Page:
Hinckley is a town in Millard County, Utah, United States, in the middle of the Sevier Desert. Irrigation water from the Sevier River, passing nearby, has been used to turn Hinckley into a farming oasis. The mountains that are common in Utah are seen only in the distance, and beyond the reach of the river, a severe desert prevails. The population was 696 at the 2010 census.
Hinckley was first settled by Erastus F. Pack, a son of John Pack. The area was part of the Latter Day Saints Deseret Ward until 1891 when that ward was split and the area now known as Hinckley was made the Hinckley Ward, named after Ira N. Hinckley. Thomas George Theobald surveyed the town and divided it into 14 blocks of 5 acres each.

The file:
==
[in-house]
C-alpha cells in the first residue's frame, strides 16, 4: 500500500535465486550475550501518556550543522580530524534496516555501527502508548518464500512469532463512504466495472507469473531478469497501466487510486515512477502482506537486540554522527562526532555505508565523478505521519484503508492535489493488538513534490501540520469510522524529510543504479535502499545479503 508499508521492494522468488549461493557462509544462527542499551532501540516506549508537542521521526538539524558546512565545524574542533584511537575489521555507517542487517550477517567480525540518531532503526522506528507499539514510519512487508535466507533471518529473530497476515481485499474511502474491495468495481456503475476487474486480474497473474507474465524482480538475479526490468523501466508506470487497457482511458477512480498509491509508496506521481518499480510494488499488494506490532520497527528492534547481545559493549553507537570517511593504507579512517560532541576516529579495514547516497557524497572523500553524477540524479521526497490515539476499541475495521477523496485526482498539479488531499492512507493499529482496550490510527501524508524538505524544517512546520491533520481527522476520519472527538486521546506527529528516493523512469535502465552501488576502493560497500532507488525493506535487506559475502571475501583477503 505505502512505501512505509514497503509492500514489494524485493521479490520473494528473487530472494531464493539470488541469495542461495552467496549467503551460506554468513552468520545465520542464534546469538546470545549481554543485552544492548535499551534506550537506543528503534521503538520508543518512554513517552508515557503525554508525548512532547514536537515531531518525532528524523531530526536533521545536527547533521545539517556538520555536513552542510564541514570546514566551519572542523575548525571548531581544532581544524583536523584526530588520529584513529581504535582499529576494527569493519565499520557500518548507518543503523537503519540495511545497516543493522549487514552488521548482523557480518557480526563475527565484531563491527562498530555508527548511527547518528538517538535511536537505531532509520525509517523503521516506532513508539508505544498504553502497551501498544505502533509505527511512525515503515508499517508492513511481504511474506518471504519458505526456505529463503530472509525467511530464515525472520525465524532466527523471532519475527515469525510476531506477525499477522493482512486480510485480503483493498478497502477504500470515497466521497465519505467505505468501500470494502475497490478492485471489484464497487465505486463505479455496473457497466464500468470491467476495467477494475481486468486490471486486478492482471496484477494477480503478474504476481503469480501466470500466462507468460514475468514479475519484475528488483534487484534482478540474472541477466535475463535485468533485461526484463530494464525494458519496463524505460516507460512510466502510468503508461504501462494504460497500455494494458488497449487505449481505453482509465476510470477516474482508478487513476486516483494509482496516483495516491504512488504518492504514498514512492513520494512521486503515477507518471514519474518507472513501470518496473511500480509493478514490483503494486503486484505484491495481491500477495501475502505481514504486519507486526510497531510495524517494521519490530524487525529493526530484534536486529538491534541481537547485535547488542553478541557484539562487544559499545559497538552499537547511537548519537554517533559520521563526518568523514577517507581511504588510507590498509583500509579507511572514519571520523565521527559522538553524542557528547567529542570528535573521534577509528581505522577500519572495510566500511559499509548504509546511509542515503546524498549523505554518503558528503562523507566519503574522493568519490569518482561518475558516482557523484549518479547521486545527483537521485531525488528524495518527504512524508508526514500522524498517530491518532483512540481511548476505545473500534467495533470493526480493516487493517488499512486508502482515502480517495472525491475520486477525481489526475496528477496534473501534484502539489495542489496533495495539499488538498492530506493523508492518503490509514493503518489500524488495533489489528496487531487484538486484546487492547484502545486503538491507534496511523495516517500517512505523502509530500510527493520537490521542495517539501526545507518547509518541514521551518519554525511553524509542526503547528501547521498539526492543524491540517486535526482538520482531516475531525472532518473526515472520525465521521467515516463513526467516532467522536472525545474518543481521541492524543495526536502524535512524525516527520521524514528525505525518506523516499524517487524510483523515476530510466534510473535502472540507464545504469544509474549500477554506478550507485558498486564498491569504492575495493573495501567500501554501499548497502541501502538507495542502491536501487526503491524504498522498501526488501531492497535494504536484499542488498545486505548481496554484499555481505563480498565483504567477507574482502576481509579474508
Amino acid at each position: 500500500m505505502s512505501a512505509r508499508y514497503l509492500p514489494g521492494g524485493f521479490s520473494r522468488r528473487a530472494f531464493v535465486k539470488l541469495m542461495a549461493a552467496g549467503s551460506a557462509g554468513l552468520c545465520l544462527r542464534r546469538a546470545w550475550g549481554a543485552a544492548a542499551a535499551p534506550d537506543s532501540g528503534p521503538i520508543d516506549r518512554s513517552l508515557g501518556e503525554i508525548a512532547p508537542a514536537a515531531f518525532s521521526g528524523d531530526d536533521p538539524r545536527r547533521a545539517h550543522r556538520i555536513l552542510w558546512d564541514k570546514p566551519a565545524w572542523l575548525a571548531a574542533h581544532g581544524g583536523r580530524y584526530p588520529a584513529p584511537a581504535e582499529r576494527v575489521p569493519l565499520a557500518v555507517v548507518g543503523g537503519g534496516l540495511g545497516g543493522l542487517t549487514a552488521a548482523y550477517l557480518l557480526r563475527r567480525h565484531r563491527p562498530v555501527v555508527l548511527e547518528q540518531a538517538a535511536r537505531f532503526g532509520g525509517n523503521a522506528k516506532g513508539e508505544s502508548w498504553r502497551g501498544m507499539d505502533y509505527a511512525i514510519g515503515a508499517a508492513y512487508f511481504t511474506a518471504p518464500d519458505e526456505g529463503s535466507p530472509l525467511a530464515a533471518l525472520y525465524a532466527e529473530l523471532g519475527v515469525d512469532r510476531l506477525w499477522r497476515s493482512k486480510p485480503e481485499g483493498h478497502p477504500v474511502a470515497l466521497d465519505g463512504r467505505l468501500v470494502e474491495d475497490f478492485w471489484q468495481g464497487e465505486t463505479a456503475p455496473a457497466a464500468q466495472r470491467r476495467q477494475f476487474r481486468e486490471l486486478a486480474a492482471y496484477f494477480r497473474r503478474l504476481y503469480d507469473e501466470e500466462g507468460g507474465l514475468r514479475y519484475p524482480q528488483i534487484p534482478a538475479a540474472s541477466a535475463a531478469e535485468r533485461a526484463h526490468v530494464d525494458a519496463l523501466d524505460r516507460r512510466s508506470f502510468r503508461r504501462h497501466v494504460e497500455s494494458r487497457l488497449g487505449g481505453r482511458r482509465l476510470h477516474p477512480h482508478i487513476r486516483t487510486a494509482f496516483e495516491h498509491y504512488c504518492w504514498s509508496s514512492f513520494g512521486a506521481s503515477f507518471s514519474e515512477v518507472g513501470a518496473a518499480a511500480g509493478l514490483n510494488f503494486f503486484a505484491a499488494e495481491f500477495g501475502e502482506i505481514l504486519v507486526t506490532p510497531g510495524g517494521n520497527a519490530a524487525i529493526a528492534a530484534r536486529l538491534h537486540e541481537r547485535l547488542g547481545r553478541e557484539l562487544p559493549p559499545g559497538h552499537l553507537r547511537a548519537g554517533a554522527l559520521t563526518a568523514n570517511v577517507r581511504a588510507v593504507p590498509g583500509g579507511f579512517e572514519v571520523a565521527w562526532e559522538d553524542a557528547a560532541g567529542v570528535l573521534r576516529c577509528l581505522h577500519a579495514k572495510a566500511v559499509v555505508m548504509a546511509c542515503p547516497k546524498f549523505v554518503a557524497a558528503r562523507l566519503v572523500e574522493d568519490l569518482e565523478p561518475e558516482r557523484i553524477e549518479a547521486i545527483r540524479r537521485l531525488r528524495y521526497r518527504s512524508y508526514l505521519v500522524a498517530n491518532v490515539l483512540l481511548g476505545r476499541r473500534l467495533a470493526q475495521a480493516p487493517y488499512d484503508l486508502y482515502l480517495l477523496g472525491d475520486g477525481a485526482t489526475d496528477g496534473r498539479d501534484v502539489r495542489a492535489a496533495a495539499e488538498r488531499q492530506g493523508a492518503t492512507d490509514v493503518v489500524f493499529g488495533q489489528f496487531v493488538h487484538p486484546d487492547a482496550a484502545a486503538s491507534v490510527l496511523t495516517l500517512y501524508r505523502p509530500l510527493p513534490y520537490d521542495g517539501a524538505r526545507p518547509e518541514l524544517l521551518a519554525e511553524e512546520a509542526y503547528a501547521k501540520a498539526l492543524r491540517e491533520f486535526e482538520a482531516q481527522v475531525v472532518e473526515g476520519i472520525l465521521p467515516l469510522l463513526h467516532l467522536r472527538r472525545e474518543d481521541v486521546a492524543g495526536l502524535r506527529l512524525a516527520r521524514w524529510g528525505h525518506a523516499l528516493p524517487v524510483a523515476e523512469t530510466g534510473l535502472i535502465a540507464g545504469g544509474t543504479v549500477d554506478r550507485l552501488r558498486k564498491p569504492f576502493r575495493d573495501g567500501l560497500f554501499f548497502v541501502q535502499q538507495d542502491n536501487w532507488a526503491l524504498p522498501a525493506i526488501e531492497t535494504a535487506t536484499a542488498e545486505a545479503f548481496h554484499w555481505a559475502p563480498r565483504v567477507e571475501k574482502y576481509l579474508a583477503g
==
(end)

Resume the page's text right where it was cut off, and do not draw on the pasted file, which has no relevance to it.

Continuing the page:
According to the United States Census Bureau, the town has a total area of 5.0 square miles (13.0 km2), all of it land.
According to the Köppen Climate Classification system, Hinckley has a semi-arid climate, abbreviated "BSk" on climate maps.
As of the census of 2000, there were 698 people, 218 households, and 180 families residing in the town. The population density was 138.8 people per square mile (53.6/km2).